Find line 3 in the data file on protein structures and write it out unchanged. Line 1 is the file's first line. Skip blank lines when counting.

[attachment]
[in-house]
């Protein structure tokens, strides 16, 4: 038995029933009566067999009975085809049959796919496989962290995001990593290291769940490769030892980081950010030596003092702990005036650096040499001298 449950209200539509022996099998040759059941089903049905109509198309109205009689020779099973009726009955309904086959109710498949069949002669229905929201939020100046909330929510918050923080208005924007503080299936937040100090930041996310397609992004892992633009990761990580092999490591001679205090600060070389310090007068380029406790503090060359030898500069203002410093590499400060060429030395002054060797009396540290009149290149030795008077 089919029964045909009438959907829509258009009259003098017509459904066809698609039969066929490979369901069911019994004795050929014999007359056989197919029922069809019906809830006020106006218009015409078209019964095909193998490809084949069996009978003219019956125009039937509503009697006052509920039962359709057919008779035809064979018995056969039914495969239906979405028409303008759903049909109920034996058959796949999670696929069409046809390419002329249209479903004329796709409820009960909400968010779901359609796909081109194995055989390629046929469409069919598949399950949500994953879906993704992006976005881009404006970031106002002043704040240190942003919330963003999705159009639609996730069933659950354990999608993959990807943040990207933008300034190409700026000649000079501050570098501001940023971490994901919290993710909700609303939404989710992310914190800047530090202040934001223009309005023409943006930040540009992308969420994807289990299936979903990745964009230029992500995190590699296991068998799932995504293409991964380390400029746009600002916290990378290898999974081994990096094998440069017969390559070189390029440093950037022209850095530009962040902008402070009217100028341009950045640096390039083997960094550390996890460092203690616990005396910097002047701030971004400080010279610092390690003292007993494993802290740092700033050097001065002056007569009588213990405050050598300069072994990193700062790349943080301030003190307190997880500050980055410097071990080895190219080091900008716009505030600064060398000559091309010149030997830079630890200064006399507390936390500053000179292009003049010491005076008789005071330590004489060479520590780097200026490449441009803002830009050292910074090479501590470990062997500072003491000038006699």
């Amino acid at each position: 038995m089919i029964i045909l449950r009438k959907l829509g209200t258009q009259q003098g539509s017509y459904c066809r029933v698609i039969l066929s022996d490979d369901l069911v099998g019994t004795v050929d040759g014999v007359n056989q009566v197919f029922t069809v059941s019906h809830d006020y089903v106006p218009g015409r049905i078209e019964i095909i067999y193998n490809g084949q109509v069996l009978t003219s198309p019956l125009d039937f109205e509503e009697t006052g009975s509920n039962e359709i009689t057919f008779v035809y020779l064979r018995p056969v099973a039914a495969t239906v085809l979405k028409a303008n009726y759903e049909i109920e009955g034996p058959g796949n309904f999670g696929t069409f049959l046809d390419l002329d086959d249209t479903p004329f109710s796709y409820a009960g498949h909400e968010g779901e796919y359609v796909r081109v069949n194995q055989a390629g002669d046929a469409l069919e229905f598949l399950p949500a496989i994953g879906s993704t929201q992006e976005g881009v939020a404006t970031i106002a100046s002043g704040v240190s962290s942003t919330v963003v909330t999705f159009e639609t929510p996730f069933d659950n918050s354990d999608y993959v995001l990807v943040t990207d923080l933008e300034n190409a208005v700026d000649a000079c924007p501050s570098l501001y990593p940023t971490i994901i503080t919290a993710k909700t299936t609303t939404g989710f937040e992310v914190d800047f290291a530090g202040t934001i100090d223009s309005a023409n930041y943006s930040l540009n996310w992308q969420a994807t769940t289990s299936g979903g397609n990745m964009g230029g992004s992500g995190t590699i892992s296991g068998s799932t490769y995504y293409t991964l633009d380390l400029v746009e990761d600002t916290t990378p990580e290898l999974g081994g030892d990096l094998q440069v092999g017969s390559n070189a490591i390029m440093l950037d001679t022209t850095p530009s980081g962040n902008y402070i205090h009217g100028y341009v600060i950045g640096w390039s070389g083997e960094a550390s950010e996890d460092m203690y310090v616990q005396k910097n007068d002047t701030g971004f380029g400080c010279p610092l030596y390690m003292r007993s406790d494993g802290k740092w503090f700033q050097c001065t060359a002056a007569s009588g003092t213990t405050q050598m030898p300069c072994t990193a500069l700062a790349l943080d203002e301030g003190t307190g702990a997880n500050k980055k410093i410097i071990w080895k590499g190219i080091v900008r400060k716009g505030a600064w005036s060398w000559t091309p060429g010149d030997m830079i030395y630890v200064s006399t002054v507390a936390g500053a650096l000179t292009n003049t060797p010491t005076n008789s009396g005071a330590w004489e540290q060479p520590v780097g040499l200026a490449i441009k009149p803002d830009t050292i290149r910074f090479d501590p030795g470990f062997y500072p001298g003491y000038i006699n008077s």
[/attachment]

């Amino acid at each position: 038995m089919i029964i045909l449950r009438k959907l829509g209200t258009q009259q003098g539509s017509y459904c066809r029933v698609i039969l066929s022996d490979d369901l069911v099998g019994t004795v050929d040759g014999v007359n056989q009566v197919f029922t069809v059941s019906h809830d006020y089903v106006p218009g015409r049905i078209e019964i095909i067999y193998n490809g084949q109509v069996l009978t003219s198309p019956l125009d039937f109205e509503e009697t006052g009975s509920n039962e359709i009689t057919f008779v035809y020779l064979r018995p056969v099973a039914a495969t239906v085809l979405k028409a303008n009726y759903e049909i109920e009955g034996p058959g796949n309904f999670g696929t069409f049959l046809d390419l002329d086959d249209t479903p004329f109710s796709y409820a009960g498949h909400e968010g779901e796919y359609v796909r081109v069949n194995q055989a390629g002669d046929a469409l069919e229905f598949l399950p949500a496989i994953g879906s993704t929201q992006e976005g881009v939020a404006t970031i106002a100046s002043g704040v240190s962290s942003t919330v963003v909330t999705f159009e639609t929510p996730f069933d659950n918050s354990d999608y993959v995001l990807v943040t990207d923080l933008e300034n190409a208005v700026d000649a000079c924007p501050s570098l501001y990593p940023t971490i994901i503080t919290a993710k909700t299936t609303t939404g989710f937040e992310v914190d800047f290291a530090g202040t934001i100090d223009s309005a023409n930041y943006s930040l540009n996310w992308q969420a994807t769940t289990s299936g979903g397609n990745m964009g230029g992004s992500g995190t590699i892992s296991g068998s799932t490769y995504y293409t991964l633009d380390l400029v746009e990761d600002t916290t990378p990580e290898l999974g081994g030892d990096l094998q440069v092999g017969s390559n070189a490591i390029m440093l950037d001679t022209t850095p530009s980081g962040n902008y402070i205090h009217g100028y341009v600060i950045g640096w390039s070389g083997e960094a550390s950010e996890d460092m203690y310090v616990q005396k910097n007068d002047t701030g971004f380029g400080c010279p610092l030596y390690m003292r007993s406790d494993g802290k740092w503090f700033q050097c001065t060359a002056a007569s009588g003092t213990t405050q050598m030898p300069c072994t990193a500069l700062a790349l943080d203002e301030g003190t307190g702990a997880n500050k980055k410093i410097i071990w080895k590499g190219i080091v900008r400060k716009g505030a600064w005036s060398w000559t091309p060429g010149d030997m830079i030395y630890v200064s006399t002054v507390a936390g500053a650096l000179t292009n003049t060797p010491t005076n008789s009396g005071a330590w004489e540290q060479p520590v780097g040499l200026a490449i441009k009149p803002d830009t050292i290149r910074f090479d501590p030795g470990f062997y500072p001298g003491y000038i006699n008077s």